Doha Conference on Interfaith Dialogue discussed during a plenary session on its second day the desired role in confronting hate speech, and the visions of followers of religions to confront this phenomenon that leads to violence and crime.
The participants unanimously agreed that all religions agree in their principles and values on the love and peace speech, affirm the one origin of human beings, and rejects hatred, malice and intolerance, noting the importance of proceeding from these religious principles and values to promote peace among human beings, and transforming them into programs and strategies for religious, educational, and cultural institutions to confront hate speech.
Papal vicar of the churches of ancient Egypt Mina Bushra of Egypt said that the religious commandments are clear in calling for respect for the other. Religious leaders and institutions and the media should start from these commandments to confront hate speech.
He pointed out to practical means that contribute to achieving such an approach, such as joint workshops to promote peaceful coexistence, the preparation of wise and loving leaders, permanent dialogue, joint practical publications, and joint social projects among followers of religions in the same society.
In turn, Head of the Department of Philosophy at Ibn Haldun University (IHU) in Turkey Dr. Burhan Kroglu said that focusing on the faith, value and moral commonalities between followers of religions is an entry point to confront hate speech. He added that there are common points that we must focus on to reduce hateful and intolerant discourse, which leads to violence and crime.
For his part, Rabbi Reuven Firestone of the Hebrew Union College in Los Angeles (USA) warned that hate speech develops into biased attitudes that in turn lead to discrimination in its various political, economic and religious forms, which ultimately leads to violence to confront this reality, which may develop into genocide, adding that hate speech is very dangerous, with devastating consequences for humanity.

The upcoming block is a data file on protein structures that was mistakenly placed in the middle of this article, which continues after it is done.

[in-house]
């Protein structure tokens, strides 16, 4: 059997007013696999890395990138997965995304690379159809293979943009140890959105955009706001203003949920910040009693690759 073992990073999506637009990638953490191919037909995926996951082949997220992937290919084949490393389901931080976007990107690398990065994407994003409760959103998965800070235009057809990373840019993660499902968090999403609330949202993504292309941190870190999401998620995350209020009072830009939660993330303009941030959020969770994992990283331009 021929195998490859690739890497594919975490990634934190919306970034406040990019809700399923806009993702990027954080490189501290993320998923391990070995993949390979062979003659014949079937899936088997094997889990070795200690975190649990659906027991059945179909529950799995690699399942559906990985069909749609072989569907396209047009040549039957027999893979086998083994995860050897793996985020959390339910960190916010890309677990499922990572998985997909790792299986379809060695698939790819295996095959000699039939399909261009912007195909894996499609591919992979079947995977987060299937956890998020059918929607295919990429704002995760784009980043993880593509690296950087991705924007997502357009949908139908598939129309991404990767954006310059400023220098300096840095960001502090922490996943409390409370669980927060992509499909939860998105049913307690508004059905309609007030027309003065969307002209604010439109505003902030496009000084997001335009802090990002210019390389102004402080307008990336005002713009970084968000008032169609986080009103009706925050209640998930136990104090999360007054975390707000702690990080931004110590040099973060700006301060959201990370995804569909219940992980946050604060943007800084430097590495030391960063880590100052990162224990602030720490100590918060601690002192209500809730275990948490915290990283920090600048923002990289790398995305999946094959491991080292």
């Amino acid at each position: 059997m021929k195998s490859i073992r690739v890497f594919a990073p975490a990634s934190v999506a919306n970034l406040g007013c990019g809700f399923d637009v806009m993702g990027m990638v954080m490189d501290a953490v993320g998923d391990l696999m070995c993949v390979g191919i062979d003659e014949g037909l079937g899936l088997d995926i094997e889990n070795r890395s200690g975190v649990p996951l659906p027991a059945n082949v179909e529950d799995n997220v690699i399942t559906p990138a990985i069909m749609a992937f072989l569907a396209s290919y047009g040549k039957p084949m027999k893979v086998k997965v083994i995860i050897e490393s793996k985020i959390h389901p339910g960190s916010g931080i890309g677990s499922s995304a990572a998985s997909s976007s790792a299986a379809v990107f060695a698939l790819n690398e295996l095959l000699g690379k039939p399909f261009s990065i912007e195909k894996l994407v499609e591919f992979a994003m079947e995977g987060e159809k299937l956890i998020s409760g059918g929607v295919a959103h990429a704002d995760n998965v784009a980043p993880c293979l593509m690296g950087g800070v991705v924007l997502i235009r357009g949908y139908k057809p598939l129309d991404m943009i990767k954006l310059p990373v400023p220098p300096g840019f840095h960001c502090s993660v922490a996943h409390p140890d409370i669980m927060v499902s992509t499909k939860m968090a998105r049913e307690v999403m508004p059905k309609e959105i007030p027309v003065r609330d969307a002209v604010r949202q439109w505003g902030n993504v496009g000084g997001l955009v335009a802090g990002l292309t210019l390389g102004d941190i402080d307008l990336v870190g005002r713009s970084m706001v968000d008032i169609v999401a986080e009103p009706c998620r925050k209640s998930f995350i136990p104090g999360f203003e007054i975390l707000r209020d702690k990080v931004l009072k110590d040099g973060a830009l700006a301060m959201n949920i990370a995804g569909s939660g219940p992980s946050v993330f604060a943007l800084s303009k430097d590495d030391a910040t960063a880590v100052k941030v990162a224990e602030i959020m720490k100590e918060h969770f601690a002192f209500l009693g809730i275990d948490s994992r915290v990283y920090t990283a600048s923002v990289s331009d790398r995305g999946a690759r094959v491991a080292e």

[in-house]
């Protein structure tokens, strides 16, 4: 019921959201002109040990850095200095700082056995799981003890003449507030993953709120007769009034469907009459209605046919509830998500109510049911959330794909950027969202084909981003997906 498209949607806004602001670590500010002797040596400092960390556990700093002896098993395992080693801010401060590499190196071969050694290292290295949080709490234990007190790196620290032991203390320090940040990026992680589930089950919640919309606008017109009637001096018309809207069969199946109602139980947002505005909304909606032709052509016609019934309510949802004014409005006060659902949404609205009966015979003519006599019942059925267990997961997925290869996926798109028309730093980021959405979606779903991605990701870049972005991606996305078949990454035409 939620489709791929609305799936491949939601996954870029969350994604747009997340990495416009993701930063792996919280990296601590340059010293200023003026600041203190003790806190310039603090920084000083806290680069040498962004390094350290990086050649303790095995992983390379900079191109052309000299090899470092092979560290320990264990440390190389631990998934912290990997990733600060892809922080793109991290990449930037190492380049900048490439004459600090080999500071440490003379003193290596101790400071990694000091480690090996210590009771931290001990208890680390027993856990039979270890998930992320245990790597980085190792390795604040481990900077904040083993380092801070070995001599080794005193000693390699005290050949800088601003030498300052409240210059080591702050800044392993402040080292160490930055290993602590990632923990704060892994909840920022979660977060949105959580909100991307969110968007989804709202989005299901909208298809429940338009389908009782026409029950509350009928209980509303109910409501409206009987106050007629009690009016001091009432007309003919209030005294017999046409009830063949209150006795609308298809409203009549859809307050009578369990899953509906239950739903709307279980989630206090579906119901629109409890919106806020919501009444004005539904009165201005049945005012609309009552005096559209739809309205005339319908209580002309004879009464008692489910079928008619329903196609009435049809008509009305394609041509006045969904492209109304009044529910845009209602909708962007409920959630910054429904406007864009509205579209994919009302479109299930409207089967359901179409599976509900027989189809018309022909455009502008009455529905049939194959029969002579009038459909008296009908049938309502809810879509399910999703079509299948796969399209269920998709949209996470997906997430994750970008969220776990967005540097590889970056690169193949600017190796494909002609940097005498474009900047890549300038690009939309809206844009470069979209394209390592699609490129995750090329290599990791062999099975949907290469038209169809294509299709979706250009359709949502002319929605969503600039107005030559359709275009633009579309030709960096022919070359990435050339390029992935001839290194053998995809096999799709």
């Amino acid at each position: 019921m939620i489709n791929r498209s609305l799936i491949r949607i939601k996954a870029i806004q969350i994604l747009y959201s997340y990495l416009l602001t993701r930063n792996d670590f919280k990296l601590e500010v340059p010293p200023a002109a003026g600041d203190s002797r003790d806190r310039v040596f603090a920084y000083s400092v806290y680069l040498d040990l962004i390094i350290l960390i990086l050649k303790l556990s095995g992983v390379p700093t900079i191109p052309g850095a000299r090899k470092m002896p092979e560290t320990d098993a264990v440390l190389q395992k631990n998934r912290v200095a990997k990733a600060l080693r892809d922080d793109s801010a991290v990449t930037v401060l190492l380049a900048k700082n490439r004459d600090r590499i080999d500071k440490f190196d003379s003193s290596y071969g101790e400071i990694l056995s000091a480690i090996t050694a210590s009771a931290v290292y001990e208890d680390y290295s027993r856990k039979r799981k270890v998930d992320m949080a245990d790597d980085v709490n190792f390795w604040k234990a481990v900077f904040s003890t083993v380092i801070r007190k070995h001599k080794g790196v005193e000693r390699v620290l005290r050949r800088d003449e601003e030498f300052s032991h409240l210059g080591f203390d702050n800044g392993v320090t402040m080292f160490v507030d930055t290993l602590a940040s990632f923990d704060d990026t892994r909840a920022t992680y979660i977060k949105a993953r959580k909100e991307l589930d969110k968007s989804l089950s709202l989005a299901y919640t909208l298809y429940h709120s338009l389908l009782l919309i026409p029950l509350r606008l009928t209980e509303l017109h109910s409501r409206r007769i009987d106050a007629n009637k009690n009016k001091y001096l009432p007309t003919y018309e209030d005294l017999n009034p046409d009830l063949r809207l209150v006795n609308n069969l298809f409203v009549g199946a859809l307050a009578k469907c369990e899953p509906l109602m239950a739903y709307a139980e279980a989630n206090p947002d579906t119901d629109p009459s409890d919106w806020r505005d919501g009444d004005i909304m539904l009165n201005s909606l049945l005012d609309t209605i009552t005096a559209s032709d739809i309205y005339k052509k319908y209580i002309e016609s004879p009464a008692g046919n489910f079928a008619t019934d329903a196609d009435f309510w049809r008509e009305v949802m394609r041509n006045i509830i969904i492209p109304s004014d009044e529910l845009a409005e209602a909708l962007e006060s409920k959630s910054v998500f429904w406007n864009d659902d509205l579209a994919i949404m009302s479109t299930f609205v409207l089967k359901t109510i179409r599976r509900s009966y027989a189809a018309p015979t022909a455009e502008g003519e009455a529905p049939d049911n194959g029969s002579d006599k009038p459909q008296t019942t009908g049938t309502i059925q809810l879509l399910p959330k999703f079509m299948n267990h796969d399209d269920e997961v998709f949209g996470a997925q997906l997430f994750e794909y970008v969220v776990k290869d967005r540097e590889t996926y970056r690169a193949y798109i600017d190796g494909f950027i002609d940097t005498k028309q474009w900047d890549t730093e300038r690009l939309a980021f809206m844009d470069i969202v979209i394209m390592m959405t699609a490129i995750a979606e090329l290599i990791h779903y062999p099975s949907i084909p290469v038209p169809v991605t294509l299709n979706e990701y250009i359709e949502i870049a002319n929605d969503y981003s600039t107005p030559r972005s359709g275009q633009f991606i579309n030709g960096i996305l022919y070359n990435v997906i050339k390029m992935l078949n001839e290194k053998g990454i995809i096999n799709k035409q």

In addition, Bishop William Shomali of Jerusalem focused on practical examples that contribute to confronting hate speech, which he attributed to ignorance of religion. He said that we may be ignorant of our religion or we are ignorant of the religion of the other, and this leads to a hostile and abnormal discourse, affirming that education is sufficient to address this ignorance.
He also drew attention to the issue of justice and fairness, which is often absent and leads to hate speech due to a sense of injustice and oppression, pointing to the importance of achieving justice for societies that suffer from injustice, oppression and betrayal.
The second day of the conference witnessed parallel dialogue sessions on the patterns and forms of hate speech, the current practices of this speech, and the role of religious leaders and media and educational institutions in combating this discourse, in addition to discussing international conventions and laws criminalizing this and a review of realistic models to address this widespread phenomenon on more than one level.
Later today, the conference is scheduled to hold a closing session to review its results and recommendations to confront hate speech and promote the speech of coexistence and peace among societies.
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